Contact lens wearers have been urged to look after their eyes following an outbreak of a rare infection which can cause blindness.
Moorfields Eye Hospital in London has seen a rise in the number of cases of Acanthamoeba keratitis since 2011.
The preventable infection causes the front surface of the eye, the cornea, to become painful and inflamed and contact lens wearers are most at risk.
What is Acanthamoeba keratitis?
It is an infection of the cornea which is caused by a organism called Acanthamoeba - this is common in many types of water such as rivers and lakes as well as domestic tap water, swimming pools and air.
Are there any signs or symptoms to look out for?
In the early stages, AK and other microbial corneal have similar signs and symptoms which include:
- Sensitivity to light and excessive tearing
- Blurred vision with eye redness and pain
- Sensations of having something in your eye
- Severe headaches
The most severely affected patients are left with less than 25% of their vision or become blind after having the disease.
A study in 2002 estimated the prevalence of Acanthamoeba keratitis in south east England to be 2.5 cases per 100,000 contact lens wearers, but it is currently two to three times higher, researchers from University College London (UCL) and Moorfields Eye Hospital said.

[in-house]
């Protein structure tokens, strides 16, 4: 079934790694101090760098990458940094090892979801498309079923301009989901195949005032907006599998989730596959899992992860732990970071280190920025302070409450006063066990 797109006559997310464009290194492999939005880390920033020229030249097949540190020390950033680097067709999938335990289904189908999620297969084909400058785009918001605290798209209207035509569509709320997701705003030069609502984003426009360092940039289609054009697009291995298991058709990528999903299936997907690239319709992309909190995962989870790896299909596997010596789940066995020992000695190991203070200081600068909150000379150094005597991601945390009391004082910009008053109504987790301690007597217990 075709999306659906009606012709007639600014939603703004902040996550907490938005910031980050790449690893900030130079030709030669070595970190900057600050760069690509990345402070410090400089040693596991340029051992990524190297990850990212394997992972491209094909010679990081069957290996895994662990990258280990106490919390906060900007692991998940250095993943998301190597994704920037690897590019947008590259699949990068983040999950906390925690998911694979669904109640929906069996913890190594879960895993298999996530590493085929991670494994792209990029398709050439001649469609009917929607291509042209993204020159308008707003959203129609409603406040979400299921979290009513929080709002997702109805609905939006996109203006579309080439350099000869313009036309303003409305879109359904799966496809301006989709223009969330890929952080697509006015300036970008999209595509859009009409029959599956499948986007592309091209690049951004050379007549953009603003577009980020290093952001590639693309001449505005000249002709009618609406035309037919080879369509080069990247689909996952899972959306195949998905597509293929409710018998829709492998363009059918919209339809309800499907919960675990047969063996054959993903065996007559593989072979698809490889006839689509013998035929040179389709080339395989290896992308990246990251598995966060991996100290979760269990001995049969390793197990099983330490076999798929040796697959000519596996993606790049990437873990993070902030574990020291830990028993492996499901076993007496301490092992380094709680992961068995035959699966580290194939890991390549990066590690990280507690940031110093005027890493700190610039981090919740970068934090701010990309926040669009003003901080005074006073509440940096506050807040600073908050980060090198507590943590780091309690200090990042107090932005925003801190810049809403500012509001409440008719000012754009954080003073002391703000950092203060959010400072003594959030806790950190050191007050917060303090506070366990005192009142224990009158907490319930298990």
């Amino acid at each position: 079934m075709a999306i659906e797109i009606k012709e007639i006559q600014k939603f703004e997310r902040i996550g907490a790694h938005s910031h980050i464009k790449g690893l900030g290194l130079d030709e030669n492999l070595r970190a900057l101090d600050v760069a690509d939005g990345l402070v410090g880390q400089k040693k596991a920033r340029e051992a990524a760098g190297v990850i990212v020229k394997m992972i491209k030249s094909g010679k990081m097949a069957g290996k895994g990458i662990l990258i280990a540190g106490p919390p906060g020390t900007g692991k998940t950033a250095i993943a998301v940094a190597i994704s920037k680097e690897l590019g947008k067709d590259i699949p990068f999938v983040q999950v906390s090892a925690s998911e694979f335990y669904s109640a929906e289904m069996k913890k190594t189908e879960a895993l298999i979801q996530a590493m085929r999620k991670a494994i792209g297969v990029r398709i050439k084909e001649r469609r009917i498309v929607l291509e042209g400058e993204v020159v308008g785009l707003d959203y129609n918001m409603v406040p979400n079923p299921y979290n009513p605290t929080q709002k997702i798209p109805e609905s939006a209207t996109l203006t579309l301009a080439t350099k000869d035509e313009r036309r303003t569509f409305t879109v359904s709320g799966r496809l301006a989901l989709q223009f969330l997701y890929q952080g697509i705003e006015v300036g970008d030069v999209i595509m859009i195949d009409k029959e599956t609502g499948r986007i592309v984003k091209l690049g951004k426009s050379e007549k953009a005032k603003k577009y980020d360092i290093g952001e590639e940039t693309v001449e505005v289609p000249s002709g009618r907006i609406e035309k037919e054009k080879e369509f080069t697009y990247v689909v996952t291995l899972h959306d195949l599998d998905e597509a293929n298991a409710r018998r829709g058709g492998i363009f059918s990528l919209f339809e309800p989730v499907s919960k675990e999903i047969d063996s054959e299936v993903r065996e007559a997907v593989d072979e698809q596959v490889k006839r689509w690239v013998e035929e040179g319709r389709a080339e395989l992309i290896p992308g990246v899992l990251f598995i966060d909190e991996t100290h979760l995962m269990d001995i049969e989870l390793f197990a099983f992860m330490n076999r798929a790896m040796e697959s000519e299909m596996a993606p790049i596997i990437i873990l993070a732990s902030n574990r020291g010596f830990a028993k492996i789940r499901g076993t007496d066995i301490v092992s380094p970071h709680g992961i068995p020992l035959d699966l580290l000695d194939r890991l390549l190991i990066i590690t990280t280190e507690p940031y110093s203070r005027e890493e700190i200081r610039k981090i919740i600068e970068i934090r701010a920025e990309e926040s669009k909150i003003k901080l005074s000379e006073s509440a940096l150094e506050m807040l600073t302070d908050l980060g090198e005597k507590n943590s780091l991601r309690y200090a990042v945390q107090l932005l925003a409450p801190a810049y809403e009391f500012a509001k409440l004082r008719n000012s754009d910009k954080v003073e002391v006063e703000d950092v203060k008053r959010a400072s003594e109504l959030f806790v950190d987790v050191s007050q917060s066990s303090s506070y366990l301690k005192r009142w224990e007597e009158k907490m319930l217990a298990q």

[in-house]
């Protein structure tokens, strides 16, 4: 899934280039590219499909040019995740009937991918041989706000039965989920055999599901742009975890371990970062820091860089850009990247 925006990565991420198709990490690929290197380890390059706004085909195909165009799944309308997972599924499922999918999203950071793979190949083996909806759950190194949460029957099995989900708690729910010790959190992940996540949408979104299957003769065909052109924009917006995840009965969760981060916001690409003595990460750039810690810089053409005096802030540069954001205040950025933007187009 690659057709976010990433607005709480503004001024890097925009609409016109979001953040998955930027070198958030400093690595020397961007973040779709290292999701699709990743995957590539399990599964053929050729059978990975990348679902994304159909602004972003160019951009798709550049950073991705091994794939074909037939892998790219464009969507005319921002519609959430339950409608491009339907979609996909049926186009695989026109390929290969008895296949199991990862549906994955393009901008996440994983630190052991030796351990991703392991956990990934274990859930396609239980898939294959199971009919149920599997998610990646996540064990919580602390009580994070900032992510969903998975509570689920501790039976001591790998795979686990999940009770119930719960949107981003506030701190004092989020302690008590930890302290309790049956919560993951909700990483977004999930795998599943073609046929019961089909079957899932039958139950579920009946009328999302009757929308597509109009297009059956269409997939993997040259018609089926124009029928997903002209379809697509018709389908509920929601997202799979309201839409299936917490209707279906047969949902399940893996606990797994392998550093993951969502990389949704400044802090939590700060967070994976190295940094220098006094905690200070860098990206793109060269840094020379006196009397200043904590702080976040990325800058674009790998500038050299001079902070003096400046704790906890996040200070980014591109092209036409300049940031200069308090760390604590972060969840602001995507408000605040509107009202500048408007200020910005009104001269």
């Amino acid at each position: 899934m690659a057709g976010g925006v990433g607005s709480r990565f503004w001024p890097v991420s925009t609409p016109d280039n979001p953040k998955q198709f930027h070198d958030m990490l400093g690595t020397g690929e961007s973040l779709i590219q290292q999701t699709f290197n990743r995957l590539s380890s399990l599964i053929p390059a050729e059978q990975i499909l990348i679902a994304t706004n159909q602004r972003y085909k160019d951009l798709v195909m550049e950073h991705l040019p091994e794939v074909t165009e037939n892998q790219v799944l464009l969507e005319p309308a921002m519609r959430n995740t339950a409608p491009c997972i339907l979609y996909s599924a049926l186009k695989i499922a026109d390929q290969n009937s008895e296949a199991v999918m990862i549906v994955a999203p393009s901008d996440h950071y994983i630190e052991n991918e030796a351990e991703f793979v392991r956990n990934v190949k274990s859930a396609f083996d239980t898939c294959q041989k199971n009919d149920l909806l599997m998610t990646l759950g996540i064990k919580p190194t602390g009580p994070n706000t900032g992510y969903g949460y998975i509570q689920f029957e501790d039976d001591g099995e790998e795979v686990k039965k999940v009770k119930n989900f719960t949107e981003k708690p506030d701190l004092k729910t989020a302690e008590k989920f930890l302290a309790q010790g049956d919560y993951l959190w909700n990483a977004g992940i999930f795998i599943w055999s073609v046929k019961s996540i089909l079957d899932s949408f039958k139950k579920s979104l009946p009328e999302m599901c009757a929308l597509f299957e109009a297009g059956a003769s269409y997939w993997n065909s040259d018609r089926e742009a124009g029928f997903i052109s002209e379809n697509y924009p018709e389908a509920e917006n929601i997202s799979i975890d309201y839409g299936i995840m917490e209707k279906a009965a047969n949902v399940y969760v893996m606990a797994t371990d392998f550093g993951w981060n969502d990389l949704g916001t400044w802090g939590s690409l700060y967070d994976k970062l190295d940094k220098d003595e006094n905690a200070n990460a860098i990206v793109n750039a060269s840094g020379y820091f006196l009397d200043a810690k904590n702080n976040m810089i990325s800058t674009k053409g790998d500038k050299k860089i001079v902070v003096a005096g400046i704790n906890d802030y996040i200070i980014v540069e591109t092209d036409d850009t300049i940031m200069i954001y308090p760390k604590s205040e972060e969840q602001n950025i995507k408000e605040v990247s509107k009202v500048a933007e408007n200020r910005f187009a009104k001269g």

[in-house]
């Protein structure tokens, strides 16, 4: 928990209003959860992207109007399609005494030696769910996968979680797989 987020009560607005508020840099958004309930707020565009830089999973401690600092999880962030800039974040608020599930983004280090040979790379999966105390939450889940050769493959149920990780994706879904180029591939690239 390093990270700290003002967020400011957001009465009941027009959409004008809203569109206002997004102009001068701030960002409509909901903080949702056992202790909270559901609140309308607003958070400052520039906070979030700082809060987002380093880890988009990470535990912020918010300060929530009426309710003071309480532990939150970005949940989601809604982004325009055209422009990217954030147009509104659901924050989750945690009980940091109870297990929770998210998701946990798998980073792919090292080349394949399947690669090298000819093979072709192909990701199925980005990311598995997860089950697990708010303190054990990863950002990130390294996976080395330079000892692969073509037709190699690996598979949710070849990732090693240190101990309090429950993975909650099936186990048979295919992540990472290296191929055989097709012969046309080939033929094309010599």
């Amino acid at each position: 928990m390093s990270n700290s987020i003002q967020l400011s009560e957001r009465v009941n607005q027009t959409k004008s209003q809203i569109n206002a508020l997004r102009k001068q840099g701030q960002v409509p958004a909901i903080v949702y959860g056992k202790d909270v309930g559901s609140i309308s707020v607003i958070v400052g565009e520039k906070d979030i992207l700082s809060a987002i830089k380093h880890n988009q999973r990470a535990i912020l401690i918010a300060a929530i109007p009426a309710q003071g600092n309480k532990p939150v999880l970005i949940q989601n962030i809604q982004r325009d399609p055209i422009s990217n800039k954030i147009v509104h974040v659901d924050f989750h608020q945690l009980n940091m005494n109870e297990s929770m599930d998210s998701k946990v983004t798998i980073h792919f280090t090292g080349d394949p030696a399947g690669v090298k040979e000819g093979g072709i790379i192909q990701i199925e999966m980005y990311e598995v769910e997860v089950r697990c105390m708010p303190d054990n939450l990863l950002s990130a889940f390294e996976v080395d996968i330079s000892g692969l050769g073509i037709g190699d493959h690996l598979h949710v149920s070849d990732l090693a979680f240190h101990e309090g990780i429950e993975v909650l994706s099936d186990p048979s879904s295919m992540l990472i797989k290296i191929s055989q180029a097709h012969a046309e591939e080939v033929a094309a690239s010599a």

Reusable contact lens wearers with the eye infection are more likely to have used ineffective contact lens solution, have contaminated their lenses with water or to have reported poor hygiene habits, the researchers said.
Showering, swimming and using hot tubs while wearing contact lenses was also a risk factor.
Between 2000 and 2003, eight to 10 cases per year were recorded at the hospital, according to a study published in the British Journal of Ophthalmology.
This rose to between 35 to 65 cases annually from 2011 to 2016.
What have experts said?
Lead author Professor John Dart, from the UCL Institute of Ophthalmology and Moorfields Eye Hospital, said: "This increase in cases highlights the need for contact lens users to be aware of the risks."
Professor Dart said: "People who wear reusable contact lenses need to make sure they thoroughly wash and dry their hands before handling contact lenses, and avoid wearing them while swimming, face washing or bathing.
"Daily disposable lenses, which eliminate the need for contact lens cases or solutions, may be safer and we are currently analysing our data to establish the risk factors for these."
Irenie Ekkeshis, part of Acanthamoeba Keratitis Patient Support Group UK, said: "It is absolutely imperative that regulators and those working in the optical sector take the findings seriously, and use the recommendations to take immediate and urgent action on prevention.
"Contact lenses are medical devices and should be supplied with warnings regarding safe use."